MINNEAPOLIS, MN - OCTOBER 31: Head coach Jim Harbaugh of the Michigan Wolverines looks on during warm-ups before the game against the Minnesota Golden Gophers on October 31, 2015 at TCF Bank Stadium in Minneapolis, Minnesota. (Photo by Hannah Foslien/Getty Images)
Getty Images
6 Comments

When Jim Harbaugh goes on vacation, he does it big.

The world’s most notable khaki pants aficionado went to France last summer and, as was well-publicized at the time, brought the entire Michigan roster to IMG Academy in Bradenton, Fla., for a spring break football trip.

According to the Detroit News, that trip cost Michigan’s football program nearly $350,000.

That $348,553 figure represents nearly 10 percent of the entire athletics budget at Coppin State, according to the most recent figures on record from USA Today, the lowest in Division I.

Michigan, meanwhile, spent over $151 million on athletics — and that figure will only go up considering the month-long satellite camp tour Harbaugh has planned for his staff in June.

Imposter used alias of Vols football player for Snapchat extortion scheme

JACKSONVILLE, FL - JANUARY 02:  Cameron Sutton #23 of the Tennessee Volunteers runs past Dalton Ferguson #76 of the Iowa Hawkeyes during the TaxSlayer Bowl at EverBank Field on January 2, 2015 in Jacksonville, Florida.  (Photo by Sam Greenwood/Getty Images)
Getty Images
1 Comment

A Sweetwater, Tenn., man is accused of using the likeness of Tennessee football player Cameron Sutton to run an extortion scheme over Snapchat.

According to WBIR in Knoxville, federal authorities have charged 22-year-old Brandon Shanahan with intent to extort money and other things from a woman using the alias “Camsutton2323.”

Sutton, a senior defensive back from Jonesboro, Ga., wears number 23.

Case documents indicate the woman sent the person she thought was a Volunteers cornerback nude photos through the messaging app. The next day, authorities say, Shanahan threatened to post the photos online unless she sent more. Investigators believe Shanahan used the scheme to contact other women as well.

If convicted of criminal impersonation, Shanahan faces up to two years in prison.

Proposed Big 12 rule change would give Baker Mayfield extra year of eligibility at Oklahoma

NORMAN, OK - SEPTEMBER 5:  Quarterback Baker Mayfield #6 of the Oklahoma Sooners celebrates a touchdown against the Akron Zips September 5, 2015 at Gaylord Family-Oklahoma Memorial Stadium in Norman, Oklahoma. Oklahoma defeated Akron 41-3.(Photo by Brett Deering/Getty Images)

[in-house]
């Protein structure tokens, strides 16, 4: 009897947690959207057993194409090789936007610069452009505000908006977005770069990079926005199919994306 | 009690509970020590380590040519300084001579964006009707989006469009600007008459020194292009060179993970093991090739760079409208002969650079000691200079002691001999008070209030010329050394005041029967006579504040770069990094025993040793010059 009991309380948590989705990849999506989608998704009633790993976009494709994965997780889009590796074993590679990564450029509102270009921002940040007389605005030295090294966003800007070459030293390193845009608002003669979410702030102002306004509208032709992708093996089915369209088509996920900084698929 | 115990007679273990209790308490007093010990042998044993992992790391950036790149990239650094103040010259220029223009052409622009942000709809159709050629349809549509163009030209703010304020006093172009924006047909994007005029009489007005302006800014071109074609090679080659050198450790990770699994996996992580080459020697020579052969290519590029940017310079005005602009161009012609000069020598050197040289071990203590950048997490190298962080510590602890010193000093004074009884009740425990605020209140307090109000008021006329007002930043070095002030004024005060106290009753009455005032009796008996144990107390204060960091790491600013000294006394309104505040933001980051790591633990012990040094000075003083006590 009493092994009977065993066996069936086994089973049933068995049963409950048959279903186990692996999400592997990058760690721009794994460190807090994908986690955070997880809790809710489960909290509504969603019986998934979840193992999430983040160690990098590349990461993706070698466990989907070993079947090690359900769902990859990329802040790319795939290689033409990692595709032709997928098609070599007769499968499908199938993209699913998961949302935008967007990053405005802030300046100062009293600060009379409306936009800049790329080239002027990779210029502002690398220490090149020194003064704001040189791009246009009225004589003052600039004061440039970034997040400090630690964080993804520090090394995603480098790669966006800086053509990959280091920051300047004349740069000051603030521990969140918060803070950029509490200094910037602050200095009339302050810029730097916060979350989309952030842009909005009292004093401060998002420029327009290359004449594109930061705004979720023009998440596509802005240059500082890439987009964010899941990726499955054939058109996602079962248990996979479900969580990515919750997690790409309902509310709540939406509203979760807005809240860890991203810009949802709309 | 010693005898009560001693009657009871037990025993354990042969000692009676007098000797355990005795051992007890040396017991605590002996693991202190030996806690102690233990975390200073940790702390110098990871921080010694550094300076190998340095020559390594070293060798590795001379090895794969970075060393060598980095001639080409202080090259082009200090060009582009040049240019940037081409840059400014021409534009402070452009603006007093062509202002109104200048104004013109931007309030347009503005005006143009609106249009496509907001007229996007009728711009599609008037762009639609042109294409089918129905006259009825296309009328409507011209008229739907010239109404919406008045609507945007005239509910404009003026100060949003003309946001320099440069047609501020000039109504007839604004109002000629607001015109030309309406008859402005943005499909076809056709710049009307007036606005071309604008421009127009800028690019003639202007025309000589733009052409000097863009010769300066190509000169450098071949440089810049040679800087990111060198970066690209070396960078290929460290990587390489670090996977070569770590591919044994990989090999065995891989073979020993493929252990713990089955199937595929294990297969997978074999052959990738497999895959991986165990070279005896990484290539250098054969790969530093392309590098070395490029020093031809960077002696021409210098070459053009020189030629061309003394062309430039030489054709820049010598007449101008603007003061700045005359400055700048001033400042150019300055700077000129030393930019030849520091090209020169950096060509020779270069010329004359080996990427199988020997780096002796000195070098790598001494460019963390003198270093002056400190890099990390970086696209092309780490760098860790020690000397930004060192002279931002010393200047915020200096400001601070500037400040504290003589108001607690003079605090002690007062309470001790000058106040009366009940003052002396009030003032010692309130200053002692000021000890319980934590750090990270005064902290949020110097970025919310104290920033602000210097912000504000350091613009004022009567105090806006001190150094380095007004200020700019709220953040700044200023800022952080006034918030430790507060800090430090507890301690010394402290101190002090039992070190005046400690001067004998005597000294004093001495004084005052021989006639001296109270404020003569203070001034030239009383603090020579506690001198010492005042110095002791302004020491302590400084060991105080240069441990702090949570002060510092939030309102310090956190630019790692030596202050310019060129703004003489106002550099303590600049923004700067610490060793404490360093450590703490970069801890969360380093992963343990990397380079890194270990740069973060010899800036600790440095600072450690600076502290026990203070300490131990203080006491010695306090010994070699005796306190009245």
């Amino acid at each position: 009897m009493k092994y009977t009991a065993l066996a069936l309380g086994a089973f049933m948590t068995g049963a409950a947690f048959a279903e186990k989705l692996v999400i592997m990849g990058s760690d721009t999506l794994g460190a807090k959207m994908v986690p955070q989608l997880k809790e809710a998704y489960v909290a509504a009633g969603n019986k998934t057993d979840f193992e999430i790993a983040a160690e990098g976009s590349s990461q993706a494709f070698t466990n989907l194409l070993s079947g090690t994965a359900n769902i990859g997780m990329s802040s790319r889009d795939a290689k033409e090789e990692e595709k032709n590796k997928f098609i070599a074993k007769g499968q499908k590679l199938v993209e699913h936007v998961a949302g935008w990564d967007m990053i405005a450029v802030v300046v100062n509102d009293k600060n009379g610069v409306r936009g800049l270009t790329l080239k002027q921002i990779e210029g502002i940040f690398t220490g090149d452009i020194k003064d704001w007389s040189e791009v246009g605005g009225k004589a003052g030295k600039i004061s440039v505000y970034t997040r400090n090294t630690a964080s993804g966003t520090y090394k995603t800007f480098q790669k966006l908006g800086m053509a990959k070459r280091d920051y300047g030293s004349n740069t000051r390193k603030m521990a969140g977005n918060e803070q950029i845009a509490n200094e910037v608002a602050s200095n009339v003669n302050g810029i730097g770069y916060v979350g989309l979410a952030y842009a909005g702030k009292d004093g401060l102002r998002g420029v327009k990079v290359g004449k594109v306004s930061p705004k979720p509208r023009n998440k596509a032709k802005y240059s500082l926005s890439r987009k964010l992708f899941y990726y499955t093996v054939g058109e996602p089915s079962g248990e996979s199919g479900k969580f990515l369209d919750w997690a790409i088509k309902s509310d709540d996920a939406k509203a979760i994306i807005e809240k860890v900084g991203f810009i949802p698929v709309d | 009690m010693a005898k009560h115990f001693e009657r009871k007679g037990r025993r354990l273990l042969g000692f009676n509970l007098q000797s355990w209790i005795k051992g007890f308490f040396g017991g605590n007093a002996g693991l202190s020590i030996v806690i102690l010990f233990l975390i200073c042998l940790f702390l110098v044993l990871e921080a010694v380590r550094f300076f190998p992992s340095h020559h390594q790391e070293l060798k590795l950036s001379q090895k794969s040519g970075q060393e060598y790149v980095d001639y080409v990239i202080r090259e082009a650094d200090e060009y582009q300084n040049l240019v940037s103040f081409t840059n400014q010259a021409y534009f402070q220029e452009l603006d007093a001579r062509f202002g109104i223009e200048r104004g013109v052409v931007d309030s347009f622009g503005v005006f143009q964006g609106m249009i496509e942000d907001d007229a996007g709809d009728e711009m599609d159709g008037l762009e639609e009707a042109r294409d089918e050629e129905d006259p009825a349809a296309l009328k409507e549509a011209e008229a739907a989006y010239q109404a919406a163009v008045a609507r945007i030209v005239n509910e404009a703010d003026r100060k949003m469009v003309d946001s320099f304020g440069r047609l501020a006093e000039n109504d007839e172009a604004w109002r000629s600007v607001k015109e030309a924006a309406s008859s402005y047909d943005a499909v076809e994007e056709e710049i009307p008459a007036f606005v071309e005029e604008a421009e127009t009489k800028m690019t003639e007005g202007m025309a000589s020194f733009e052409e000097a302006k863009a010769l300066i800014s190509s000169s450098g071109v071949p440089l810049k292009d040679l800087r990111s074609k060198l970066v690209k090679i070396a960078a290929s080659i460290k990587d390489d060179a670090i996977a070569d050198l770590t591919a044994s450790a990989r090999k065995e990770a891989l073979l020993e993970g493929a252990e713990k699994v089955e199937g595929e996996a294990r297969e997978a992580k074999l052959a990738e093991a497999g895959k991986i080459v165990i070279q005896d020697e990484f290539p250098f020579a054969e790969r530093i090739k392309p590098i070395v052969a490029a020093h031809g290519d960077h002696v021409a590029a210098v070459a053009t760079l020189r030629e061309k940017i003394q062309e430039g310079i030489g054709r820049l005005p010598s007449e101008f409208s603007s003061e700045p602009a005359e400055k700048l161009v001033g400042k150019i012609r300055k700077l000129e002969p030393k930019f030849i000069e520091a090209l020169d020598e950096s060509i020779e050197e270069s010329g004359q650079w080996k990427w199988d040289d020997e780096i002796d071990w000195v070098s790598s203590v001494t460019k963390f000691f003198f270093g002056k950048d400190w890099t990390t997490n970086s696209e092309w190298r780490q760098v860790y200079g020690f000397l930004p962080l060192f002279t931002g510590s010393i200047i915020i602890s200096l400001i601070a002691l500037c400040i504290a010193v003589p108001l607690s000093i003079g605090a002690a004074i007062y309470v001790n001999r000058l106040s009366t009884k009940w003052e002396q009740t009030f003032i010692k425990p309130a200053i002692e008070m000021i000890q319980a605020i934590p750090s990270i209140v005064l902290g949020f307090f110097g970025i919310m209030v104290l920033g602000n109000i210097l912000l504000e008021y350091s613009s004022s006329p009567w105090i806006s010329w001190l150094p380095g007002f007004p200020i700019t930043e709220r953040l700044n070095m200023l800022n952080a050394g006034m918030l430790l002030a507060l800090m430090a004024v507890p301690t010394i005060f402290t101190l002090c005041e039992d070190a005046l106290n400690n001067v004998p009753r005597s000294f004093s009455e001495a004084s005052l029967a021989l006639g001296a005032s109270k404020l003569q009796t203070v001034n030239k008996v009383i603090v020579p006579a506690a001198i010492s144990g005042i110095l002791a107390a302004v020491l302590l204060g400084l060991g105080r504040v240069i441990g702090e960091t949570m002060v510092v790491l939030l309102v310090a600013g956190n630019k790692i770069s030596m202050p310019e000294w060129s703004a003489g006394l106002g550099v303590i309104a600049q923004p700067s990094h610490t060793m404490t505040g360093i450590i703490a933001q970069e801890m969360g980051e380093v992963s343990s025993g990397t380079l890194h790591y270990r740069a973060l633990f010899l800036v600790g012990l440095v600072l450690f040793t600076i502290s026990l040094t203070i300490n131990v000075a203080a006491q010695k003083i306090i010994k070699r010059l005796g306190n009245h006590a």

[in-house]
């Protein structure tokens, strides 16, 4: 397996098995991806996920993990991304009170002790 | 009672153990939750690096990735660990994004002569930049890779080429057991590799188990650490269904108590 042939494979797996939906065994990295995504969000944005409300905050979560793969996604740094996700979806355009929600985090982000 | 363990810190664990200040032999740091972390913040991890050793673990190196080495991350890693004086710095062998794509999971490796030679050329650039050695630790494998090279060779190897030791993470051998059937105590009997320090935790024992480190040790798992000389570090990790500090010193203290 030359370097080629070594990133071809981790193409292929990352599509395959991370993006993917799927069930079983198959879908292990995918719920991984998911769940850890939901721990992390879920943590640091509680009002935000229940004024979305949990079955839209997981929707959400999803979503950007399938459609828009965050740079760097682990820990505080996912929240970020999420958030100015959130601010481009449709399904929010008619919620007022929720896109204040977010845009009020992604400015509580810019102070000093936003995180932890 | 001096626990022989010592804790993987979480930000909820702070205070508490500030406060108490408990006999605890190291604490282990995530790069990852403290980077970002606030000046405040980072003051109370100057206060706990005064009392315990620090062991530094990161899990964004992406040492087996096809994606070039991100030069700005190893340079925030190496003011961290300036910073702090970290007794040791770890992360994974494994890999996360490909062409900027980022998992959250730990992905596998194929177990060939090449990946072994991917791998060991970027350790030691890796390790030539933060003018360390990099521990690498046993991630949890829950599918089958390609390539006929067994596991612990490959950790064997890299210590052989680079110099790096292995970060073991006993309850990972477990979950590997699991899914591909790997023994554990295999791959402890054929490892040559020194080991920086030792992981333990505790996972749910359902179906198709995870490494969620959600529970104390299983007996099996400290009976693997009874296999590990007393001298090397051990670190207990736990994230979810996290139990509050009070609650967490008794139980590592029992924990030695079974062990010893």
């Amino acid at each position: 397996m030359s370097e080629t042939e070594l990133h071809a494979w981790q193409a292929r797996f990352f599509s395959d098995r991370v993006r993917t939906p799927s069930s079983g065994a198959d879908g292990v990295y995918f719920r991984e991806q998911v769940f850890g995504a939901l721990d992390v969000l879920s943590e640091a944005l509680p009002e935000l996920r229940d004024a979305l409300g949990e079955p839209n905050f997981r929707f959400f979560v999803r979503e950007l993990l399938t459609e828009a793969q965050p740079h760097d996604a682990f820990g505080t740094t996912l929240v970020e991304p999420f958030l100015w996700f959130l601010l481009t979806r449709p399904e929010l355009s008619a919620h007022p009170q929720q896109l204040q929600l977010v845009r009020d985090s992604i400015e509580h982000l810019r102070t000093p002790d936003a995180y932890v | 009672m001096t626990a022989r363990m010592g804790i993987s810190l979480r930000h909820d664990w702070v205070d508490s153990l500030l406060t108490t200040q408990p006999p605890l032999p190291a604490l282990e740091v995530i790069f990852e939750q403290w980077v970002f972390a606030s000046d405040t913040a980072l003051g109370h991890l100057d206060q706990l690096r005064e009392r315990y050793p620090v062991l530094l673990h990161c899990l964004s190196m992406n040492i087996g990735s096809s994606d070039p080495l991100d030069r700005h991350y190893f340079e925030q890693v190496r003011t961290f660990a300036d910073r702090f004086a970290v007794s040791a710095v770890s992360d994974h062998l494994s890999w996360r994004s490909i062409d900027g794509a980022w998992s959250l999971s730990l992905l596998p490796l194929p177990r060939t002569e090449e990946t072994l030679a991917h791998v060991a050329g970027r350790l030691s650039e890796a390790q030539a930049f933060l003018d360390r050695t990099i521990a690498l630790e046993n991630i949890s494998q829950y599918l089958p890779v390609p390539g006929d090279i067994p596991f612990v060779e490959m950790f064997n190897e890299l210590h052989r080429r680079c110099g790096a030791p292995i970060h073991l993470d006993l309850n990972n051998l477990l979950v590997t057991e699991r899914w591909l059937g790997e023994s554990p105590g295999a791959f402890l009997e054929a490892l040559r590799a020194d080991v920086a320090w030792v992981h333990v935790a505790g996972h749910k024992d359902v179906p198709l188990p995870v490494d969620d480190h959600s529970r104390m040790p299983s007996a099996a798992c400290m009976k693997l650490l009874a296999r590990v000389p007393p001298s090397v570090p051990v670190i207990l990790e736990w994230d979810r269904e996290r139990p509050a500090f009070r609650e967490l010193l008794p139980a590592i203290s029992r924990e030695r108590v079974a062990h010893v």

Getty Images
3 Comments

A proposed rule change up for vote at the Big 12’s faculty athletics representatives meetings could have a wide effect on the college football season in 2017.

As reported by Chuck Carlton of the Dallas Morning News, the Big 12 will vote on a rule that would allow non-recruited walk-ons — like Oklahoma quarterback Baker Mayfield — to transfer within the conference without penalty.

Mayfield walked on to Texas Tech’s roster in 2013 and immediately won the starting job as a true freshman. The combination of injuries and bad blood between he and Red Raiders head coach Kliff Kingsbury led Mayfield to transfer to Oklahoma, where he also walked on. (Sooners head coach Bob Stoops famously didn’t meet Mayfield until he’d already joined his roster.) Mayfield and his father James exhausted the appeals process both inside the Big 12 and nationally through the NCAA to no avail.

Because of that, Mayfield, a 3,700-yard passer for the 2015 Big 12 champions and College Football Playoff semifinalists in 2015, will be a senior in 2016 at Oklahoma — but could transfer again to another school and play outside the Big 12 in 2017. Fear of that potential embarrassment is what spurred this proposal to next week’s docket.

“I think we all ought to be a little bit thoughtful about it,” Big 12 commissioner Bob Bowlsby told the Morning News. “Absent Baker Mayfield getting relief, he’ll have a year of eligibility left and won’t be able to use it in our conference but instead would go someplace else and use it. That might not be in anybody’s best interest.”

Bowlsby and OU athletics director Joe Castiglione stressed the rule change would be bigger than just one quarterback, but, let’s be honest: if Mayfield was still a Red Raider, this issue would be on exactly no one’s radar.

And now, thanks to college sports’ goofy governance system, a group of Big 12 faculty chaired by Kansas chemical and petroleum engineering professor Susan Stagg-Williams will vote on Wednesday at campus headquarters in suburban Dallas on a rule that will have wide-sweeping impact on college football next year.

Another interesting angle to this is that, no matter how the votes tally, the result will be bittersweet for the Sooners. Either Oklahoma sees the nation’s No. 3 most efficient passer from 2015 receives the opportunity to play elsewhere in 2017, or Kyler Murray sits on the bench one year longer than anticipated. And Oklahoma can ask their former Big 12 bunkmates at Texas A&M how the Murray camp will probably handle that.